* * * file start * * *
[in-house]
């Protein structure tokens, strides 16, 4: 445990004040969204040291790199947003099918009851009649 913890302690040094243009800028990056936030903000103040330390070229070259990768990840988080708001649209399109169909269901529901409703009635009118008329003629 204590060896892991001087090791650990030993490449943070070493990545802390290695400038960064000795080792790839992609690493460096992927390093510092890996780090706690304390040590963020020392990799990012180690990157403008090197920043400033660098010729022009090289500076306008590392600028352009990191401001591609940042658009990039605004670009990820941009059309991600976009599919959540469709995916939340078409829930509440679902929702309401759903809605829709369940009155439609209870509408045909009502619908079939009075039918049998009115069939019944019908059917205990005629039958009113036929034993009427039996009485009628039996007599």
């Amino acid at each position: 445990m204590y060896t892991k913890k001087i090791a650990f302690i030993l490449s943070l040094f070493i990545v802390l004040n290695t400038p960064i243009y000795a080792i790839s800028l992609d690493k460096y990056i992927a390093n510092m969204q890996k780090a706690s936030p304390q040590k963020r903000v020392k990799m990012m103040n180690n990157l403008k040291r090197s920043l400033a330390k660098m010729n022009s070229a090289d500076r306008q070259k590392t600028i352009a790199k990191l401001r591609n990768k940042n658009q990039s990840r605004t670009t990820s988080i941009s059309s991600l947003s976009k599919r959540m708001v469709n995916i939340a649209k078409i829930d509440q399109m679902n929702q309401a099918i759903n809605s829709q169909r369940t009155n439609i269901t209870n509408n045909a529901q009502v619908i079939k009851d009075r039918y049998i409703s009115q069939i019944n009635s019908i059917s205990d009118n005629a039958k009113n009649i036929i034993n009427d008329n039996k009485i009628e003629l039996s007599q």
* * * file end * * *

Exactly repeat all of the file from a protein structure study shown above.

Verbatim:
[in-house]
């Protein structure tokens, strides 16, 4: 445990004040969204040291790199947003099918009851009649 913890302690040094243009800028990056936030903000103040330390070229070259990768990840988080708001649209399109169909269901529901409703009635009118008329003629 204590060896892991001087090791650990030993490449943070070493990545802390290695400038960064000795080792790839992609690493460096992927390093510092890996780090706690304390040590963020020392990799990012180690990157403008090197920043400033660098010729022009090289500076306008590392600028352009990191401001591609940042658009990039605004670009990820941009059309991600976009599919959540469709995916939340078409829930509440679902929702309401759903809605829709369940009155439609209870509408045909009502619908079939009075039918049998009115069939019944019908059917205990005629039958009113036929034993009427039996009485009628039996007599």
């Amino acid at each position: 445990m204590y060896t892991k913890k001087i090791a650990f302690i030993l490449s943070l040094f070493i990545v802390l004040n290695t400038p960064i243009y000795a080792i790839s800028l992609d690493k460096y990056i992927a390093n510092m969204q890996k780090a706690s936030p304390q040590k963020r903000v020392k990799m990012m103040n180690n990157l403008k040291r090197s920043l400033a330390k660098m010729n022009s070229a090289d500076r306008q070259k590392t600028i352009a790199k990191l401001r591609n990768k940042n658009q990039s990840r605004t670009t990820s988080i941009s059309s991600l947003s976009k599919r959540m708001v469709n995916i939340a649209k078409i829930d509440q399109m679902n929702q309401a099918i759903n809605s829709q169909r369940t009155n439609i269901t209870n509408n045909a529901q009502v619908i079939k009851d009075r039918y049998i409703s009115q069939i019944n009635s019908i059917s205990d009118n005629a039958k009113n009649i036929i034993n009427d008329n039996k009485i009628e003629l039996s007599q």